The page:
Newsletter and Technical Publications
<International Source Book On Environmentally Sound Technologies
for Wastewater and Stormwater Management>
3.3 Settled sewerage
Settled sewerage refers to sewerage for conveying wastewater that has been
settled, for example in a septic tank. The origin of settled sewerage is to
convey overflow from septic tanks where the soil cannot cope or absorb the
overflow. This usually occurs when the groundwater table is high, or where the
soil permeability is low, or where there are rock outcrops. It can also be used
when effluent from septic tanks pollutes groundwater and it is necessary to
convey the effluent off-site and treat it. Because there are no solids that can
potentially sediment in the sewerage pipes, there is no requirement for the
self-cleansing velocity. Smaller pipes and lower gradients can be used. The cost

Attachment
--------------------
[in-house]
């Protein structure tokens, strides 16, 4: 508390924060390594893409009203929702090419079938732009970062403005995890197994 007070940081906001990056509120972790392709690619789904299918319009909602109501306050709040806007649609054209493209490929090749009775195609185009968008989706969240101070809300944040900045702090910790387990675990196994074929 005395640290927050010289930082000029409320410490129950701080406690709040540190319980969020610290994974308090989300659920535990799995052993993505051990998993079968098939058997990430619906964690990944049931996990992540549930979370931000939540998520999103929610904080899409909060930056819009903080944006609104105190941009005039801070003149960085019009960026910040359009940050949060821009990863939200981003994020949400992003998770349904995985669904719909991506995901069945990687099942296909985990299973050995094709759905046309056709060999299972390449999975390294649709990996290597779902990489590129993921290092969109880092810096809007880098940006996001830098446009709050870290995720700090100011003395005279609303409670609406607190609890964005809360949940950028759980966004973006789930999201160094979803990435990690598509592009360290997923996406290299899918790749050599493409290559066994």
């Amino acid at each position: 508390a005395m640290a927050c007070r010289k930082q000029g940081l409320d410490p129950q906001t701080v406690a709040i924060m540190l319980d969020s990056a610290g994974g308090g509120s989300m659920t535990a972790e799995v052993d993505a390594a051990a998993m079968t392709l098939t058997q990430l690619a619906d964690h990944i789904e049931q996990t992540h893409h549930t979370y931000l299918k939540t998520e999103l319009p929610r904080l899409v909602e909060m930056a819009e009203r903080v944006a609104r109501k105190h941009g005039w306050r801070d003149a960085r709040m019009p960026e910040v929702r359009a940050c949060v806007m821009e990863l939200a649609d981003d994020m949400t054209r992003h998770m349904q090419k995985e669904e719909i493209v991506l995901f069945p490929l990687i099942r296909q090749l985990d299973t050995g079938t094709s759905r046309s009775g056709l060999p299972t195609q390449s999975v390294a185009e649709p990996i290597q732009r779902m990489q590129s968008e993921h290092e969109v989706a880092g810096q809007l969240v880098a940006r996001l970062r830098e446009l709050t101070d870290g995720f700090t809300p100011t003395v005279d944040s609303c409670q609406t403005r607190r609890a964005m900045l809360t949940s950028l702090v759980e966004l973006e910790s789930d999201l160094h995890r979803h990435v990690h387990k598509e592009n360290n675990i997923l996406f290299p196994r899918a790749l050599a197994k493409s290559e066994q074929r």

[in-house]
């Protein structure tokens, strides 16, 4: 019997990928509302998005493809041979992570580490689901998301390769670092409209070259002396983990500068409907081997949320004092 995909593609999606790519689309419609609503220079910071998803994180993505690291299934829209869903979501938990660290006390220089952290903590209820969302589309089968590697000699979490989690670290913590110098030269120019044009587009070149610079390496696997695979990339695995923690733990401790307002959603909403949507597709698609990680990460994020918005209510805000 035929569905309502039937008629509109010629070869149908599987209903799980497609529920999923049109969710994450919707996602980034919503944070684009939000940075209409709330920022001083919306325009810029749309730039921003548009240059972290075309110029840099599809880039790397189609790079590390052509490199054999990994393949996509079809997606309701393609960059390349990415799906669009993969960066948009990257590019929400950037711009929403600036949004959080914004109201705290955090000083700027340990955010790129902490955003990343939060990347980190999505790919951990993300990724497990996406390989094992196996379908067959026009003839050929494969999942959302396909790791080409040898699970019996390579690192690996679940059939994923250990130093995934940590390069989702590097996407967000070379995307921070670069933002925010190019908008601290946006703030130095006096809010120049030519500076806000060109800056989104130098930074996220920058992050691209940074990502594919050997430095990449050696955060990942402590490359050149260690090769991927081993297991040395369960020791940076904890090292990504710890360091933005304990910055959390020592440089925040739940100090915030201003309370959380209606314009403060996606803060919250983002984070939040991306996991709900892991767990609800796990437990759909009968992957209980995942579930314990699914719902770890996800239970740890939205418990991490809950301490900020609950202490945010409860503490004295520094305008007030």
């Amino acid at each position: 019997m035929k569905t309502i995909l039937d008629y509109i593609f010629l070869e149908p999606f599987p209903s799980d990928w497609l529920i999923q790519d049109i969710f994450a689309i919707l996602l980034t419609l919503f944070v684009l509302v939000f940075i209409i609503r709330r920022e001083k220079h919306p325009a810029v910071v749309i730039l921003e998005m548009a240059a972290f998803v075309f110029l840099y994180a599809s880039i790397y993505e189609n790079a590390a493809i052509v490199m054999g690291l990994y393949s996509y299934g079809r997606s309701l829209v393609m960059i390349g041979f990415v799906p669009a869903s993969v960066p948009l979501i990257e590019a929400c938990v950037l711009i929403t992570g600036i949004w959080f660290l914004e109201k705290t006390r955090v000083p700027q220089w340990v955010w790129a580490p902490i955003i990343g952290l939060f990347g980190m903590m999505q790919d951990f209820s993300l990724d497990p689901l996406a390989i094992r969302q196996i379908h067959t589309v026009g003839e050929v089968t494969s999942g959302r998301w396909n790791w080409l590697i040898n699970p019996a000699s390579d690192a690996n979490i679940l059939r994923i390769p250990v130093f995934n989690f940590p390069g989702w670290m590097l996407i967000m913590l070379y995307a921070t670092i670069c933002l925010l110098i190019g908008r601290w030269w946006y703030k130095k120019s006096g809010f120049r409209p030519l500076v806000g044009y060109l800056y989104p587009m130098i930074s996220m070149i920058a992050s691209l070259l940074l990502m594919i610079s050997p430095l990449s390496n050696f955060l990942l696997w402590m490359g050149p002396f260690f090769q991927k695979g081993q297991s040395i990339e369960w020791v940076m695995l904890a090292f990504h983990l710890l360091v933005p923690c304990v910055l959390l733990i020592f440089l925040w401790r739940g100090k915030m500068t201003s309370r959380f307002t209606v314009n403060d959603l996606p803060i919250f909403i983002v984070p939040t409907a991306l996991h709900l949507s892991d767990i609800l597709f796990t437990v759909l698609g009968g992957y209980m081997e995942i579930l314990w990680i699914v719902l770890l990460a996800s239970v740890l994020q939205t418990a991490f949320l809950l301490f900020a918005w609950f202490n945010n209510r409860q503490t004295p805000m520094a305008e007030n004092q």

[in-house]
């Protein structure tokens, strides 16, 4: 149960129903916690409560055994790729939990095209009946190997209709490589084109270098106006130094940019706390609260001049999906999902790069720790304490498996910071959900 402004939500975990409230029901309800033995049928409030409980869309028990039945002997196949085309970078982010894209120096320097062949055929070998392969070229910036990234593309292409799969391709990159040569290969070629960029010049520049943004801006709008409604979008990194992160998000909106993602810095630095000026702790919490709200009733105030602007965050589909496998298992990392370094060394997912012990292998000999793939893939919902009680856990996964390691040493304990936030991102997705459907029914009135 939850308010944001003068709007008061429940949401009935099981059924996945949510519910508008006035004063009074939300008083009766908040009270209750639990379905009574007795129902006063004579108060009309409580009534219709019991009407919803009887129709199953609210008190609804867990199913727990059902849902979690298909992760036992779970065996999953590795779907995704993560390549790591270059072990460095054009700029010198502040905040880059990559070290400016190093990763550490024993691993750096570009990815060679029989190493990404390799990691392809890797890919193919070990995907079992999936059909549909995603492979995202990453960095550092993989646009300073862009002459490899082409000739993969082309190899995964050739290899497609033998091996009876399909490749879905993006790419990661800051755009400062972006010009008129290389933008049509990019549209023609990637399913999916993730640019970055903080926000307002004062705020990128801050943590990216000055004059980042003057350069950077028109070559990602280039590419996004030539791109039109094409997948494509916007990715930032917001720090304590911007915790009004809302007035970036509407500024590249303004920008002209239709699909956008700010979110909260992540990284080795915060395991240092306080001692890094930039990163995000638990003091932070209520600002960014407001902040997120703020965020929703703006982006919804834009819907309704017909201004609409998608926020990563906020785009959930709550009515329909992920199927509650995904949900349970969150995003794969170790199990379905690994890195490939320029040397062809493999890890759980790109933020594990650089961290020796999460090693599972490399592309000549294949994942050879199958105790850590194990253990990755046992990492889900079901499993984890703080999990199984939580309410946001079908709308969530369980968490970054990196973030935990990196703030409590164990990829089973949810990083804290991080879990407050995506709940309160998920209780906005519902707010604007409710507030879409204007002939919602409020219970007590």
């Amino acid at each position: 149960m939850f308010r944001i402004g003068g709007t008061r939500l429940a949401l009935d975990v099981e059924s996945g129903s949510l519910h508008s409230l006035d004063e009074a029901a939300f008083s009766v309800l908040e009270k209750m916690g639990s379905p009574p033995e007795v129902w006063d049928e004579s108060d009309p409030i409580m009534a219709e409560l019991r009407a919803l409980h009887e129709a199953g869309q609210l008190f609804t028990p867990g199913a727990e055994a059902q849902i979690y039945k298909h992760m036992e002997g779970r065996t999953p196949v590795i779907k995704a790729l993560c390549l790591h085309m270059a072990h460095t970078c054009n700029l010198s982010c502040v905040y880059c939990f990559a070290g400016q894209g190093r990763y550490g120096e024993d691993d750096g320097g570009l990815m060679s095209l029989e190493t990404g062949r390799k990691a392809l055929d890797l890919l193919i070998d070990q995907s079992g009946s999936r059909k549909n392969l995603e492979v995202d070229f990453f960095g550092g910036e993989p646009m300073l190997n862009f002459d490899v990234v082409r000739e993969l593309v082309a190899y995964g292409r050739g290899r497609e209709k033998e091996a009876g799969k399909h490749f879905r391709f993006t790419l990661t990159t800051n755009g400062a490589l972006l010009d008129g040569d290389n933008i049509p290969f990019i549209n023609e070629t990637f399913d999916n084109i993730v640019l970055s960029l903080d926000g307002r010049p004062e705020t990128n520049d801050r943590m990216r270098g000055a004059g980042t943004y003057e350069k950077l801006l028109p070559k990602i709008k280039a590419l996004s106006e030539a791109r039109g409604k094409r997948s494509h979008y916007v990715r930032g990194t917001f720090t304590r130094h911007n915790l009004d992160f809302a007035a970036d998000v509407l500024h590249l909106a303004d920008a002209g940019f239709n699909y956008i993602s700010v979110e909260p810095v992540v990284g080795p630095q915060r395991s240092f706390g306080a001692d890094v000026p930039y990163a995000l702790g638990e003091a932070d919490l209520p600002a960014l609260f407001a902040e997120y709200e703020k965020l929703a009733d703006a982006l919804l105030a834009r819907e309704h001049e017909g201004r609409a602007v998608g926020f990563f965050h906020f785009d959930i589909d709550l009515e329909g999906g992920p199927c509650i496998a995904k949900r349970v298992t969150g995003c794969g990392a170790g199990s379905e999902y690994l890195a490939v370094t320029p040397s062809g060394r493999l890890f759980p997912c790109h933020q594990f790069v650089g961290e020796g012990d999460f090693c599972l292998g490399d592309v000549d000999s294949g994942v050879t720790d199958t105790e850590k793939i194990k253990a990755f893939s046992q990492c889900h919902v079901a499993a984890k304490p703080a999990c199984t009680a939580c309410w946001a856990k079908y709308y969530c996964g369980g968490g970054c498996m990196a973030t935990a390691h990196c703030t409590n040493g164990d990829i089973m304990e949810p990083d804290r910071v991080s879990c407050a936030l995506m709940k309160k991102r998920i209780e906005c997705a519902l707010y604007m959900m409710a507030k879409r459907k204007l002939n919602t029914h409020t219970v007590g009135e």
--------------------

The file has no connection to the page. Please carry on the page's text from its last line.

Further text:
of settled sewerage is between a third and a half of conventional sewerage.
Originally developed in South Australia to overcome problems with failing septic
tanks, it has been used quite widely worldwide to upgrade septic tank systems.
Where there is no existing septic tank, an interceptor box or tank can be
used. It functions like a septic tank and designed in the same way (Figure
2.14). To reduce cost the wastewater from a group of houses can be connected to
one interceptor tank. Just like in a septic tank, accumulation of sludge has to
be removed regularly from an interceptor tank.
Figure 2.14: Interceptor tank in settled sewerage